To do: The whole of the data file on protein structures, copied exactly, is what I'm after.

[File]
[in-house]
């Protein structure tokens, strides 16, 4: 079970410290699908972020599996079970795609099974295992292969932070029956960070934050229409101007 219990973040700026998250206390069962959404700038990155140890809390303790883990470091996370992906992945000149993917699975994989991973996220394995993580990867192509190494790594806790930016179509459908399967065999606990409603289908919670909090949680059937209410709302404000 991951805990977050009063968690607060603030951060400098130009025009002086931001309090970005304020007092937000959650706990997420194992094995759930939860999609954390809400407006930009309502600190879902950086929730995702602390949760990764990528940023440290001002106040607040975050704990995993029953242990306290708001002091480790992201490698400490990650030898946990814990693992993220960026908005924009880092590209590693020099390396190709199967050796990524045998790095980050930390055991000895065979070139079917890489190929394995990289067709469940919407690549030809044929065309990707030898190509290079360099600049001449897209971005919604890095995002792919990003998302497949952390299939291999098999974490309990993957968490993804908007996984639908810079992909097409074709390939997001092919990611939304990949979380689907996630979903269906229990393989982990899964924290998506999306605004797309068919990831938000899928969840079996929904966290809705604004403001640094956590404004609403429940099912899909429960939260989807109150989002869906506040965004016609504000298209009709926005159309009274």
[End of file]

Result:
[in-house]
């Protein structure tokens, strides 16, 4: 079970410290699908972020599996079970795609099974295992292969932070029956960070934050229409101007 219990973040700026998250206390069962959404700038990155140890809390303790883990470091996370992906992945000149993917699975994989991973996220394995993580990867192509190494790594806790930016179509459908399967065999606990409603289908919670909090949680059937209410709302404000 991951805990977050009063968690607060603030951060400098130009025009002086931001309090970005304020007092937000959650706990997420194992094995759930939860999609954390809400407006930009309502600190879902950086929730995702602390949760990764990528940023440290001002106040607040975050704990995993029953242990306290708001002091480790992201490698400490990650030898946990814990693992993220960026908005924009880092590209590693020099390396190709199967050796990524045998790095980050930390055991000895065979070139079917890489190929394995990289067709469940919407690549030809044929065309990707030898190509290079360099600049001449897209971005919604890095995002792919990003998302497949952390299939291999098999974490309990993957968490993804908007996984639908810079992909097409074709390939997001092919990611939304990949979380689907996630979903269906229990393989982990899964924290998506999306605004797309068919990831938000899928969840079996929904966290809705604004403001640094956590404004609403429940099912899909429960939260989807109150989002869906506040965004016609504000298209009709926005159309009274």